Delight is expected to come to many Medford Township residents as council proposes a flat tax rate for the 2020 municipal budget.
Council presented the 2020 municipal budget during Feb. 25 and Feb. 29 special meetings, with final numbers introduced at the March 3 council meeting.
For a home in Medford Township with an average assessed value of $326,393, residents can expect to see the stagnant .046-cent tax rate to continue for 2020. Annual tax payments are to remain at an average of $150.14 of assessed value per $100.
The budget was approved unanimously and sent off to the county for review.
Township Manager Kathy Burger and Mayor Chuck Watson attributed the flat rate to the dwindling debts and rising ratables.
“We’re watching how much additional debt we get to try and keep it at a level so we don’t have to raise taxes,” Watson shared following the Feb. 25 meeting.
An increase of $797,687.84 was added to the total operating budget, which is proposed to be $21,152,248.74.
At the recommendation of Councilman Frank Czekay, Burger moved $434,000 into the capital reserves to cover the cost of a generator at the new joint Medford Township Municipal-Pinelands Branch Library building. Construction is factored in the budget.
The township, Watson explained, can later use the funds to pay for a generator and furnishings for township offices (current furnishings are nearly two decades old).
Watson looks to explore county and state grants to help pay for the building. Garrison Architects is the contractor for the building’s construction.
The increases are also from the township switching IT companies to be more proactive to protect the township from malware attacks. Two exchange servers were purchased for the police department and administration building.
Burger proposes raising all clerical positions throughout the township and its departments by a percentage rate to keep in line with the minimum wage increase to $11, which costs $10,000. Doing the increase now, she explained, saves the township money in the long run as it would not need to pay out a substantial wage increase.
Councilman Brad Denn justified the increase, pointing to prospective candidates or current employees who would leave if they aren’t being well compensated.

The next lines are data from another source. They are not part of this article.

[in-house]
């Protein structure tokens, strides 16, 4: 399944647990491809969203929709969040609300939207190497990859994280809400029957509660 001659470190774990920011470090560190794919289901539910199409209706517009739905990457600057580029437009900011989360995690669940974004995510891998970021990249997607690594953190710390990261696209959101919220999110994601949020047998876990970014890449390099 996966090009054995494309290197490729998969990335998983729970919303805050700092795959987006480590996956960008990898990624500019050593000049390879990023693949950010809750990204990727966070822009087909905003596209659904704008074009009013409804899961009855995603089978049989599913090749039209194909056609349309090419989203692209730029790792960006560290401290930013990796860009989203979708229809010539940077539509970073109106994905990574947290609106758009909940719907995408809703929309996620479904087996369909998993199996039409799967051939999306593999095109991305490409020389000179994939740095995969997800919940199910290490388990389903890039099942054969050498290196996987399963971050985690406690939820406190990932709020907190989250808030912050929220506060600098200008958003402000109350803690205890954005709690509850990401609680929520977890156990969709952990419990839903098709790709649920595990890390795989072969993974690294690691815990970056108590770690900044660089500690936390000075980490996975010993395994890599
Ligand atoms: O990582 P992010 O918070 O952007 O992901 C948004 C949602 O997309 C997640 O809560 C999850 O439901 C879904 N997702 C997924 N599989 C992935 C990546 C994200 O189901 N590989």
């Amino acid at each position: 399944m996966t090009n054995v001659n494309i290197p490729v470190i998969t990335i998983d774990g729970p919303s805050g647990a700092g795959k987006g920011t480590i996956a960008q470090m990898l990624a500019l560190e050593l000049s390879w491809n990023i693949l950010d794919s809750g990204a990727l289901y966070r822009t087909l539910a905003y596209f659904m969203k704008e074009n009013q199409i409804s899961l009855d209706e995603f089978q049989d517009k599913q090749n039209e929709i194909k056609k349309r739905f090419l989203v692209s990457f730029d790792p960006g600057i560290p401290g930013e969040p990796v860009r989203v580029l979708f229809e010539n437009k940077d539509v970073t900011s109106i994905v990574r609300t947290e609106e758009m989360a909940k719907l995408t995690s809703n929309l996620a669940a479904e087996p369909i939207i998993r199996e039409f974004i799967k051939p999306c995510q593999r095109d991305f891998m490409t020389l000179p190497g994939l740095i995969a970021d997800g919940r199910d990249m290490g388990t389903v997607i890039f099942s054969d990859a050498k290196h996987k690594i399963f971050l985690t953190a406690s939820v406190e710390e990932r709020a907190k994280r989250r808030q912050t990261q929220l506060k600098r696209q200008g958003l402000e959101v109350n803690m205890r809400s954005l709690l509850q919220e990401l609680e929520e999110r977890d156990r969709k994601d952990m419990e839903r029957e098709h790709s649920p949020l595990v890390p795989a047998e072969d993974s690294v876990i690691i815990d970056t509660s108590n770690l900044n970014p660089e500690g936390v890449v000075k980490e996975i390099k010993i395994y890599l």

Burger is doing the wage increase in percentages to clerical employees who are under $11 an hour so it is even across the board, with the exception of those who have seniority and have had raises prior.
“We have the employee assistance program to try and get into place and it would be a total of $4,000 for the year,” Burger said. “That would help us with the CDL requirements we have by statute as well.”
Neighborhood Services (public works) was denied a $14,700 wages and salaries increase to move an employee to heavy equipment operator and another to helper. In following years, it would double to approximately $29,400.
The request originated from the department wanting a second heavy equipment operator in the garage at all times, instead of promoting a driver operator to the classification on an as-needed basis to run a backhoe.
“The director thinks having a heavy equipment operator there at all times will make the department more efficient,” Burger said.
“Now you need some guy that’s a heavy equipment operator, but he’s only operating heavy equipment 20 percent of the time he’s working,” Watson said at the meeting. “Why not just move that guy up when we need him? The rest of the time he’s telling the others where to put the wood.”
Other increases in the budget include costs associated with a storm damaging Kirby’s Mill Elementary School, contractual obligations to the fire and police departments to pay salary increases, road improvements (including offsetting state Department of Transportation grants) and a $200,000 line item for Fort Medford improvements.
“We budgeted $250,000 two years ago in the past capital (budget),” Burger said. “We’ve already funded half of the project. If the county should give us additional funding through the grant, we won’t need this $200,000. If they give us the full $200,000.”
The township applied for the Burlington County Municipal Park Grant for Fort Medford, and has not heard back on how much it will be awarded, despite many areas in the county being awarded their grants. Other towns in Burlington County are awaiting the grant’s payout as well.
Following clarification sought by Councilwoman Lauren Kochan, Burger said the “uniformed officers” portion of the budget dropped from $3.3 million to $2.6 million in 2020 because $641,590 is charged to four school districts for School Resource Officers (two officers in Lenape High School, and one each at Shawnee High School, Burlington County Institute of Technology Medford and Medford Township Public Schools).
A copy of the budget can be found by visiting MedfordTownship.com and selecting Finance under the “Departments and Services” tab. A public hearing is scheduled for April 7, at 7 p.m. at the police station (91 Union St).